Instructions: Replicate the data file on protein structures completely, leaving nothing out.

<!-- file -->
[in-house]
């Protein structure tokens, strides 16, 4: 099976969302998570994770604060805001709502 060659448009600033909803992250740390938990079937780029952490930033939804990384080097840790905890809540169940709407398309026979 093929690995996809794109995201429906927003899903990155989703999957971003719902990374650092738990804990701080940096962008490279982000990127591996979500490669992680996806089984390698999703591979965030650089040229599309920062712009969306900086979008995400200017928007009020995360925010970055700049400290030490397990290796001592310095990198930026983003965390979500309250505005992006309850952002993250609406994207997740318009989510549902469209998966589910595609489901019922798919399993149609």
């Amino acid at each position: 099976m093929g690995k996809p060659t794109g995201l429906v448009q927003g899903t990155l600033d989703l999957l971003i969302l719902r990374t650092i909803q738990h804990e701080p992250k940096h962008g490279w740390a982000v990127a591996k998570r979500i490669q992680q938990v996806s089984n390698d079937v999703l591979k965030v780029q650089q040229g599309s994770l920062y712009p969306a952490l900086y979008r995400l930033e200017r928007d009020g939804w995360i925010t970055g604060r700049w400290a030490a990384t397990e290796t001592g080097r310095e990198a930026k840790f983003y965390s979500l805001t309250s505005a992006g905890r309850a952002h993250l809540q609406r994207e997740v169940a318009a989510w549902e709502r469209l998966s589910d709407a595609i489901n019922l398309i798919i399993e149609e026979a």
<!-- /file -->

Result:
[in-house]
């Protein structure tokens, strides 16, 4: 099976969302998570994770604060805001709502 060659448009600033909803992250740390938990079937780029952490930033939804990384080097840790905890809540169940709407398309026979 093929690995996809794109995201429906927003899903990155989703999957971003719902990374650092738990804990701080940096962008490279982000990127591996979500490669992680996806089984390698999703591979965030650089040229599309920062712009969306900086979008995400200017928007009020995360925010970055700049400290030490397990290796001592310095990198930026983003965390979500309250505005992006309850952002993250609406994207997740318009989510549902469209998966589910595609489901019922798919399993149609």
């Amino acid at each position: 099976m093929g690995k996809p060659t794109g995201l429906v448009q927003g899903t990155l600033d989703l999957l971003i969302l719902r990374t650092i909803q738990h804990e701080p992250k940096h962008g490279w740390a982000v990127a591996k998570r979500i490669q992680q938990v996806s089984n390698d079937v999703l591979k965030v780029q650089q040229g599309s994770l920062y712009p969306a952490l900086y979008r995400l930033e200017r928007d009020g939804w995360i925010t970055g604060r700049w400290a030490a990384t397990e290796t001592g080097r310095e990198a930026k840790f983003y965390s979500l805001t309250s505005a992006g905890r309850a952002h993250l809540q609406r994207e997740v169940a318009a989510w549902e709502r469209l998966s589910d709407a595609i489901n019922l398309i798919i399993e149609e026979a």